All recipes are for 2 servings unless noted. Oil is canola oil and salt is kosher salt.


Petoraaru karei no shioyaki, kinomezu-gake / grilled petrale sole with young sansho leaf dressing

The fresh citrus note of young sansho leaves brings out the sweet taste of petrale sole in season. A very pleasant, light dish.

1/2 of recipe:
116 calories; tomatoes in photo excluded); 22.3 g protein; 1.4 g fat; 1.5 g carbohydrate; 1.5 g net carbs; 250 mg sodium; 57 mg cholesterol; 0 g fiber


2 fillets petrale sole (235 g in photo)
Generous pinch salt (0.6 g max, to sprinkle on fish; not in photo)

For kinomezu sweetened rice vinegar with young sansho leaves
5-8 kinome young sansho leaves (6 leaves in photo)
1 tbsp rice vinegar
1/2 tsp usukuchi shoyukoji soy sauce rice malt
1/4 tsp sake
1/4 tsp mirin


Sprinkle salt on sole, and let sit for 20-30 minutes.


Meanwhile, prepare kinomezu dressing.
Microwave sake and mirin for 5-10 seconds to get rid of alcohol.
Let cool.

Remove sansho leaves from stems, and chop.

Place sansho leaves in suribachi mortar, and grind.
Put rice vinegar, usukuchi shoyukoji, sake and mirin, and mix well.
Set aside.


When ready to cook sole, wipe off moisture that appears on surface of fish.

Line a frying pan with parchment paper, and heat.
Place sole, with the side intended to be served facing up placed down in pan, and cook on medium heat.
Wipe off moisture that comes out of fish. 
When fish has generally turned opaque, flip, and cook other side.

Again wipe off moisture that comes out of fish, to create a crispy surface.


When fish is done, plate, and pour kinomezu dressing.

  • Kinomezu in the above recipe would taste a bit weak. But do not add more soy sauce or salt -- when served with the fish, the dish will have enough salty taste.
  • If usukuchi shoyukoji is not available, use usukuchi soy sauce. When usukuchi soy sauce is used, use less than 1/2 tsp, as its saltiness is much clearer. If usukuchi soy sauce is used, regular shoyukoji or regular soy sauce works fine; these (especially regular soy sauce) would add a deeper brown tint to the dressing, so you might want to replace some with shiokoji or salt to retain the green tone of sansho leaves.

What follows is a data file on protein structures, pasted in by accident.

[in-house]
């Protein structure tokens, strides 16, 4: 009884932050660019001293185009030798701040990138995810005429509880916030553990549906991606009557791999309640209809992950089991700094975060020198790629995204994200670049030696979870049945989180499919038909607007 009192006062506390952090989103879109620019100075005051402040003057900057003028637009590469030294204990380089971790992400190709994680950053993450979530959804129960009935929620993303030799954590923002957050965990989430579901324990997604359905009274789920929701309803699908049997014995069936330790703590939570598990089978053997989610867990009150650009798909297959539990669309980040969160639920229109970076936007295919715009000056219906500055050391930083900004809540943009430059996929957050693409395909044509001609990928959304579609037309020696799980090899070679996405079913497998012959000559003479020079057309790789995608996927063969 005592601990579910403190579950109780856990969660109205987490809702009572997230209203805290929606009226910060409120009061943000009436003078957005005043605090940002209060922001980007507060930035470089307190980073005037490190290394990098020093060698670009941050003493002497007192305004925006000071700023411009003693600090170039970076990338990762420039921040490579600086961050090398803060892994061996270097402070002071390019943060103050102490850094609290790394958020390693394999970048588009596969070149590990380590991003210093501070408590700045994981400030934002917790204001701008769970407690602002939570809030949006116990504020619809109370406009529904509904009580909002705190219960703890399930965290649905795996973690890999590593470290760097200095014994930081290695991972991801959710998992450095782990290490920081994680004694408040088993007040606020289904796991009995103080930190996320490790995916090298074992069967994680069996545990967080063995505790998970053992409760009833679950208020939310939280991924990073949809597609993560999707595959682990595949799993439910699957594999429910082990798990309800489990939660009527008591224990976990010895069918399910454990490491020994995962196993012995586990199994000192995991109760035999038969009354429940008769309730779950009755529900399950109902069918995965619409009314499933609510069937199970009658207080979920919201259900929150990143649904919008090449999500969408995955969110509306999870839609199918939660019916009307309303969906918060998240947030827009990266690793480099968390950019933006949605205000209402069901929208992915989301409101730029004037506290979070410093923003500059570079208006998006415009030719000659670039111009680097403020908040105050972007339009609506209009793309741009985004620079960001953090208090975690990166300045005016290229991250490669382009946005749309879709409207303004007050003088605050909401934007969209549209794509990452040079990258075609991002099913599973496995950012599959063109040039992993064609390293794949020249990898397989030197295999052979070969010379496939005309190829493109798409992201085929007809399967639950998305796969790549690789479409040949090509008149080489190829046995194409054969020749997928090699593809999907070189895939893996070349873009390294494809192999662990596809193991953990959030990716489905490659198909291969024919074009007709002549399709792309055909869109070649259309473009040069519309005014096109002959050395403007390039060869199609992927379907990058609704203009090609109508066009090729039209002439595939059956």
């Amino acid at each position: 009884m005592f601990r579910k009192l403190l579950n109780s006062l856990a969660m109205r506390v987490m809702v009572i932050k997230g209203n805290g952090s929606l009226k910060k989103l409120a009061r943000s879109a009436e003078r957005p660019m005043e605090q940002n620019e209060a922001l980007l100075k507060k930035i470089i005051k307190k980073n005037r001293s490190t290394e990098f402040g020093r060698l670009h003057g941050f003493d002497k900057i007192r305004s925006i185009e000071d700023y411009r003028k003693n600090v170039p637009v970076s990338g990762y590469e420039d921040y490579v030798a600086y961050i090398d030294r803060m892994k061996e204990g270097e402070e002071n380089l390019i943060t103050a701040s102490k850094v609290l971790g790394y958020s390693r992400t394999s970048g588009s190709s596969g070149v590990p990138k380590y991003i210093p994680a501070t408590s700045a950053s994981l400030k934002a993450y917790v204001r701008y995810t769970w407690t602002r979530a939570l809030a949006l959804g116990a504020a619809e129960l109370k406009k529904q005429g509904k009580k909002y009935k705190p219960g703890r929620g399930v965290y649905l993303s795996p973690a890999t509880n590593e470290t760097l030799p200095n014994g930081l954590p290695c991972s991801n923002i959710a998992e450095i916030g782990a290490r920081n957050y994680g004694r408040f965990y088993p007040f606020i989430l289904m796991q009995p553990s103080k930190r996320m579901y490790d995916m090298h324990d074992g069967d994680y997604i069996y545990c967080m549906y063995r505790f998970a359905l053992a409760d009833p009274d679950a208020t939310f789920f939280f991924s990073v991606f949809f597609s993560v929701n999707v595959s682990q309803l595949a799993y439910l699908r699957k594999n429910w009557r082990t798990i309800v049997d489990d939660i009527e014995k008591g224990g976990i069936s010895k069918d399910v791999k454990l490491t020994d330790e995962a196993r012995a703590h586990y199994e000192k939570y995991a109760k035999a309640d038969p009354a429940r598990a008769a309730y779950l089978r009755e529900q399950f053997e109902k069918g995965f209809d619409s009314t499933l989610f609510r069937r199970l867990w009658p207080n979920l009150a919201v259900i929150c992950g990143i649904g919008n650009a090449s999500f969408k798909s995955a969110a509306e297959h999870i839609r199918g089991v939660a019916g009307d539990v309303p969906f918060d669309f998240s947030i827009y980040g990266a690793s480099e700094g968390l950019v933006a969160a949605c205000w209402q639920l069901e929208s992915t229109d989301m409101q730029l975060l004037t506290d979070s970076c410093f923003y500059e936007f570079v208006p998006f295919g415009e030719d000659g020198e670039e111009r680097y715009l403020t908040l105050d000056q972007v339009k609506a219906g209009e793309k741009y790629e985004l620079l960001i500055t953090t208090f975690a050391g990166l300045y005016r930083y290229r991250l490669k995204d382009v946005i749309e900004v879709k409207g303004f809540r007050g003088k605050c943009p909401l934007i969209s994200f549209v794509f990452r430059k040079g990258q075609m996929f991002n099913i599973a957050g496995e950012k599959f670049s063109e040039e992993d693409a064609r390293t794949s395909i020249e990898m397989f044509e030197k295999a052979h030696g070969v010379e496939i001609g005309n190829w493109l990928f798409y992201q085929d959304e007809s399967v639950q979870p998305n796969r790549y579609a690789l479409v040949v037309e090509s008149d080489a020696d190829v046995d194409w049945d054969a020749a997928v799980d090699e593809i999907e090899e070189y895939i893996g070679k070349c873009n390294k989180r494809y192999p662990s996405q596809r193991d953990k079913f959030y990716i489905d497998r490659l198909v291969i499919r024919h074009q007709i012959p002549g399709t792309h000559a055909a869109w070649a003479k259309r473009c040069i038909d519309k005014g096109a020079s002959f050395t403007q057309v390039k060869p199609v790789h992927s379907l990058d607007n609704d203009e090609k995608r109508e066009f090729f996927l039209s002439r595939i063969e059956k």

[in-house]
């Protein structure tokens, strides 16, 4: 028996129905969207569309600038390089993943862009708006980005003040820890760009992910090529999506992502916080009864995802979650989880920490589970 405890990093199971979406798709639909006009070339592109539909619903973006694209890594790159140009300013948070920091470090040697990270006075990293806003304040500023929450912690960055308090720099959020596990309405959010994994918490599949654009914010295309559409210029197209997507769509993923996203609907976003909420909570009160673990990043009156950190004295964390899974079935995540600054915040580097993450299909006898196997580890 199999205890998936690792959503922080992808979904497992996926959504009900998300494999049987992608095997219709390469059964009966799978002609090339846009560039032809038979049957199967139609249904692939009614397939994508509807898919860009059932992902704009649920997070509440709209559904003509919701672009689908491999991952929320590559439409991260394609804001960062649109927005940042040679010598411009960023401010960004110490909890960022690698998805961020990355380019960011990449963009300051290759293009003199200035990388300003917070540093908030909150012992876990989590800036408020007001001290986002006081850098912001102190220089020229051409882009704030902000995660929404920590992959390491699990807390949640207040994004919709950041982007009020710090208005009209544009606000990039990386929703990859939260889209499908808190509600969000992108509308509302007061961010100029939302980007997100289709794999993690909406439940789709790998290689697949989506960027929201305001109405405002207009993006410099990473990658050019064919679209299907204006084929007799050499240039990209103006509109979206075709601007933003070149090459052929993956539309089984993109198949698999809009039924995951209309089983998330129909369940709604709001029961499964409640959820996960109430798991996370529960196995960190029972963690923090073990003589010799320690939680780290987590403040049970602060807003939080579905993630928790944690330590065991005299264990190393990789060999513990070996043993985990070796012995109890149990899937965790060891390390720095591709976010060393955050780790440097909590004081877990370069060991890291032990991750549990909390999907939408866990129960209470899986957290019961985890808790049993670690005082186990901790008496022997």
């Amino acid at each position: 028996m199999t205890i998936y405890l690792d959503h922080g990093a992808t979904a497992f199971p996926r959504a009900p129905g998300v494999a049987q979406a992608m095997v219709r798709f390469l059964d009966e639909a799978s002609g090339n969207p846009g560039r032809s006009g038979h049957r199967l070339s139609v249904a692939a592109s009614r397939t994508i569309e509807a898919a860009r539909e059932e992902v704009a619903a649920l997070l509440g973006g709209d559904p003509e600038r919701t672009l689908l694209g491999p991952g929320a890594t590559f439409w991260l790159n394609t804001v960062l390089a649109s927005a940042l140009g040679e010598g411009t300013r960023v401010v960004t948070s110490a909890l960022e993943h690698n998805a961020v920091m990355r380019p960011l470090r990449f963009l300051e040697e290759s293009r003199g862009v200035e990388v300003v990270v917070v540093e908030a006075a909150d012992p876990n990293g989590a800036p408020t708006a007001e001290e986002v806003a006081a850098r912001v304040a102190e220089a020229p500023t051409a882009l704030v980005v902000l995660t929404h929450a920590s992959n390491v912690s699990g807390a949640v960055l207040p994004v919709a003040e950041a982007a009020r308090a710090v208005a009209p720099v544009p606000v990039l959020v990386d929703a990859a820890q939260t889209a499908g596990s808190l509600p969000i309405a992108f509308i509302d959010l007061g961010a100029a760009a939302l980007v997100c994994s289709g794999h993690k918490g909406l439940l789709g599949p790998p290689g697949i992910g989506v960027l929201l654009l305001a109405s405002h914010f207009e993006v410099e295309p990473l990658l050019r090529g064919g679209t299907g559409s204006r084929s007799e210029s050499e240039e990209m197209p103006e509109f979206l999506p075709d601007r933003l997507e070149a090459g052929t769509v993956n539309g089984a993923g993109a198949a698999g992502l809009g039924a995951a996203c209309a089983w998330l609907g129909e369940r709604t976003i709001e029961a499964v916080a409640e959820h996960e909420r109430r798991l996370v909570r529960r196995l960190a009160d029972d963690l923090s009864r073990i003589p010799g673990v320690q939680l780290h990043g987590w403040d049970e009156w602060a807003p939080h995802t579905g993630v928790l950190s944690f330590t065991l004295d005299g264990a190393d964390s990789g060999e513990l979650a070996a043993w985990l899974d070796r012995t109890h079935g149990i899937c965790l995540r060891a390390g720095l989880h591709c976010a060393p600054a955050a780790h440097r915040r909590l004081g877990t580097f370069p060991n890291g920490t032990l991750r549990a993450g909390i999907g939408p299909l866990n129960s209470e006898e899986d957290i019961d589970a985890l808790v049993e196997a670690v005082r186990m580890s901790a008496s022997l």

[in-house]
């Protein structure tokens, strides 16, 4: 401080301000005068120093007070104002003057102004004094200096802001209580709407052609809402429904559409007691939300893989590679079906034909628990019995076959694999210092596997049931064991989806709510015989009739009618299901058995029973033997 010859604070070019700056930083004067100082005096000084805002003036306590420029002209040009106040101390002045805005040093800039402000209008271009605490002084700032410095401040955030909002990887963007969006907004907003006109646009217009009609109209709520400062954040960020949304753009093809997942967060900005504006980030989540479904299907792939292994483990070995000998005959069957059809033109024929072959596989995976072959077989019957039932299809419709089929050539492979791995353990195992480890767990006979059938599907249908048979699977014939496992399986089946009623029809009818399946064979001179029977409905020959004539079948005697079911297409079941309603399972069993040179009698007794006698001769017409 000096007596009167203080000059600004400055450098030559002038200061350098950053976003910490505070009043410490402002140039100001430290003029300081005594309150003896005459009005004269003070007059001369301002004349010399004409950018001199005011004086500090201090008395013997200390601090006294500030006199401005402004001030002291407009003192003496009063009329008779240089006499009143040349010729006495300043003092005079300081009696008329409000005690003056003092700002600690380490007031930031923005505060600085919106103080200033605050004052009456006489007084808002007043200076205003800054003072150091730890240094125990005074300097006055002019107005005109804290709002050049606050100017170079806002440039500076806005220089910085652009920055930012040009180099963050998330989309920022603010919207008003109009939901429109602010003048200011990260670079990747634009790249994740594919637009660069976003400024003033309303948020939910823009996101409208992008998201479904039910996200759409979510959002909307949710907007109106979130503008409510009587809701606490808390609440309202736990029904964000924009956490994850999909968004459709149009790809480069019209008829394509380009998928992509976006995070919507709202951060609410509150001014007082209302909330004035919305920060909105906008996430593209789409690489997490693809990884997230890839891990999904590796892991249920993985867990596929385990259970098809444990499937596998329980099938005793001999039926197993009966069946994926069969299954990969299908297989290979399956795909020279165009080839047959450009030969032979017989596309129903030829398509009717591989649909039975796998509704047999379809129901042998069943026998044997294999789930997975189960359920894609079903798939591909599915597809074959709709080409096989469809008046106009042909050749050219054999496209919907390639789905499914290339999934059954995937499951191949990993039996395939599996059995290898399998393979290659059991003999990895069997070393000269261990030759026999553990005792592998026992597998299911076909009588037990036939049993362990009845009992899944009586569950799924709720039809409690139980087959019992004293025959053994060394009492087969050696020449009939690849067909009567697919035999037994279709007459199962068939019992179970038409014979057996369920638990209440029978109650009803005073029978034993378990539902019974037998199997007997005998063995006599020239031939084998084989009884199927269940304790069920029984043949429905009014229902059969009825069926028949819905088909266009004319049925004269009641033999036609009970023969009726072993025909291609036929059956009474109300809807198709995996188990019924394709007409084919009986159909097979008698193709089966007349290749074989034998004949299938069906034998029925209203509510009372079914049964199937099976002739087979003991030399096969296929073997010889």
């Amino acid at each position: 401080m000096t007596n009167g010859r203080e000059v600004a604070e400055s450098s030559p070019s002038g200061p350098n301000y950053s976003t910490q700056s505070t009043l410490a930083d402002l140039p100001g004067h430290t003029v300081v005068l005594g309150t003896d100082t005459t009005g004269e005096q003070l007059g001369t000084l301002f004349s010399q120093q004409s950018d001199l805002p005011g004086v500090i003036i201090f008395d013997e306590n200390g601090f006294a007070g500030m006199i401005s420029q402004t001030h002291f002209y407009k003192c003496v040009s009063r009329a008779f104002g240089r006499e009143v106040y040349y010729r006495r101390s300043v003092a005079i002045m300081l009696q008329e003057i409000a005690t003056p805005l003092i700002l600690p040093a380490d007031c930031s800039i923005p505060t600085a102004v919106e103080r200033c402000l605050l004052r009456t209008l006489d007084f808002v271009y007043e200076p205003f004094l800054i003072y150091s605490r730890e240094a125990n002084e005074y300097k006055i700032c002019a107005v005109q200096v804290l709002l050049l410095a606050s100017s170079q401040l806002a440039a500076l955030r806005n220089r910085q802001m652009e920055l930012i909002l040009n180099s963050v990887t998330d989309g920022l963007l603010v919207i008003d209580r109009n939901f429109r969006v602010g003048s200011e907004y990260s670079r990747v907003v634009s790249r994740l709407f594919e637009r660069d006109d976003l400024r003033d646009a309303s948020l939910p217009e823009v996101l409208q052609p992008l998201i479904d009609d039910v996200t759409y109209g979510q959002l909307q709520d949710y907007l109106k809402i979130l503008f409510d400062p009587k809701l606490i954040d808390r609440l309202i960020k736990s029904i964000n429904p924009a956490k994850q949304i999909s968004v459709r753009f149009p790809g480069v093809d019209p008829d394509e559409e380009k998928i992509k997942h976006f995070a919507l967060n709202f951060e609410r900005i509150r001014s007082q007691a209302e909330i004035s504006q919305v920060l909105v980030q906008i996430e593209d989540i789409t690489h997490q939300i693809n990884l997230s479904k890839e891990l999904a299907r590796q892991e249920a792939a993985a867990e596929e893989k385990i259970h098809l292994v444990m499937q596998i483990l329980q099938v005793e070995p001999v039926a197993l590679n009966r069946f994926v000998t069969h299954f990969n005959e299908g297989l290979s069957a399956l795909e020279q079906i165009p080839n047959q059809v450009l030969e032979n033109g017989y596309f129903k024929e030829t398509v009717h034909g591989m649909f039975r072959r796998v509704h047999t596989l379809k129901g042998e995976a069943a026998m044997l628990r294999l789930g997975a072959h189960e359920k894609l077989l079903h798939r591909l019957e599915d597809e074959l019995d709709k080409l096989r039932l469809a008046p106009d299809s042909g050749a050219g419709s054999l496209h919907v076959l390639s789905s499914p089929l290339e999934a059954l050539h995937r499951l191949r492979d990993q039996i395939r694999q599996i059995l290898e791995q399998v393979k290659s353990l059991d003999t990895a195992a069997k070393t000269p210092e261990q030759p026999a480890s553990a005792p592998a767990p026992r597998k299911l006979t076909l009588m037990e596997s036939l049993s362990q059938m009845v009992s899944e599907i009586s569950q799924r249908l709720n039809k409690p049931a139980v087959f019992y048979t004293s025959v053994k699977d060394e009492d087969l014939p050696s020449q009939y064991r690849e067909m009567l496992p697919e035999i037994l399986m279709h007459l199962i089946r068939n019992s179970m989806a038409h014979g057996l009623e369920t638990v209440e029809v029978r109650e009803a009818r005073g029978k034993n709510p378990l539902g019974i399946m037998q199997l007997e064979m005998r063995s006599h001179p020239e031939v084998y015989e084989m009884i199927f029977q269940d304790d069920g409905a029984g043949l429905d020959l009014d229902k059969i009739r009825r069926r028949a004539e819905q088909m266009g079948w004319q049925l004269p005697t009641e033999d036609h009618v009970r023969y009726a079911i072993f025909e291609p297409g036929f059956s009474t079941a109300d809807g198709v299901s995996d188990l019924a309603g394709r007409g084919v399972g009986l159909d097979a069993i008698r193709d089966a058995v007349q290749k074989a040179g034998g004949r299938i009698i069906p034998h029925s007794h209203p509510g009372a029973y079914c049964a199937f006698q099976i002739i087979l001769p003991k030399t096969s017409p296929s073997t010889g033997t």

• Shioyaki indicates grilled items where only salt is used as a seasoning. The salt I sprinkled is mainly to remove excess water from the fish (to improve its flavor). For shioyaki dishes, more salt is often used, or additional salt is sprinkled immediately before grilling. As part of being more sodium savvy, the recipe above skips the final salting and relies on the fish itself and dressing. No matter how much salt you use, fresh fish is the key. No oil is involved, so deterioration easily comes through.
  • Shioyaki typically is prepared by grilling or roasting without oil. However, the above method of using a frying pan lined with parchment paper simplifies “grilling” of skinned fillets, which tend to crumble when flipped.
  • Nutrition figures for petrale sole are from FishWatch US Seafood Facts site by NOAA.
  • For the sodium intake calculation, 93% of salt sprinkled on sole is assumed to be absorbed by the fish.

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